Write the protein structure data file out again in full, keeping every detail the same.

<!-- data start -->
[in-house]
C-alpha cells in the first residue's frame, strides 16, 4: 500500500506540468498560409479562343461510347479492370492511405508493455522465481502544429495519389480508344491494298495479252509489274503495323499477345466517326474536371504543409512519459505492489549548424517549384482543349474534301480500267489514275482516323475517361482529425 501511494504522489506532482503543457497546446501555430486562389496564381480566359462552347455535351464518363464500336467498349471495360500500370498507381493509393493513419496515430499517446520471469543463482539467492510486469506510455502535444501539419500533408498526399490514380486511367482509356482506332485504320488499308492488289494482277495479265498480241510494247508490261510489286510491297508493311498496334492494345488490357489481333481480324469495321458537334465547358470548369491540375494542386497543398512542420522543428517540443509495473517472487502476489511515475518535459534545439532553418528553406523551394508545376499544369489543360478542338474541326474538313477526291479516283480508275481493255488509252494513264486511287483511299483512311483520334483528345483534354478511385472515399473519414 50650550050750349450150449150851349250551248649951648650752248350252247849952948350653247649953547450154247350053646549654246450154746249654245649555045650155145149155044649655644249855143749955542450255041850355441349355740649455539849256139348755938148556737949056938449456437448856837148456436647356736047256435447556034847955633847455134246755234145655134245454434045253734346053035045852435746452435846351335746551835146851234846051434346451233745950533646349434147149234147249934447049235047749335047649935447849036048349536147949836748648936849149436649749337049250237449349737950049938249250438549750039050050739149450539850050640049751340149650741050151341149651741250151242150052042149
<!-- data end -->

[in-house]
C-alpha cells in the first residue's frame, strides 16, 4: 500500500506540468498560409479562343461510347479492370492511405508493455522465481502544429495519389480508344491494298495479252509489274503495323499477345466517326474536371504543409512519459505492489549548424517549384482543349474534301480500267489514275482516323475517361482529425 501511494504522489506532482503543457497546446501555430486562389496564381480566359462552347455535351464518363464500336467498349471495360500500370498507381493509393493513419496515430499517446520471469543463482539467492510486469506510455502535444501539419500533408498526399490514380486511367482509356482506332485504320488499308492488289494482277495479265498480241510494247508490261510489286510491297508493311498496334492494345488490357489481333481480324469495321458537334465547358470548369491540375494542386497543398512542420522543428517540443509495473517472487502476489511515475518535459534545439532553418528553406523551394508545376499544369489543360478542338474541326474538313477526291479516283480508275481493255488509252494513264486511287483511299483512311483520334483528345483534354478511385472515399473519414 50650550050750349450150449150851349250551248649951648650752248350252247849952948350653247649953547450154247350053646549654246450154746249654245649555045650155145149155044649655644249855143749955542450255041850355441349355740649455539849256139348755938148556737949056938449456437448856837148456436647356736047256435447556034847955633847455134246755234145655134245454434045253734346053035045852435746452435846351335746551835146851234846051434346451233745950533646349434147149234147249934447049235047749335047649935447849036048349536147949836748648936849149436649749337049250237449349737950049938249250438549750039050050739149450539850050640049751340149650741050151341149651741250151242150052042149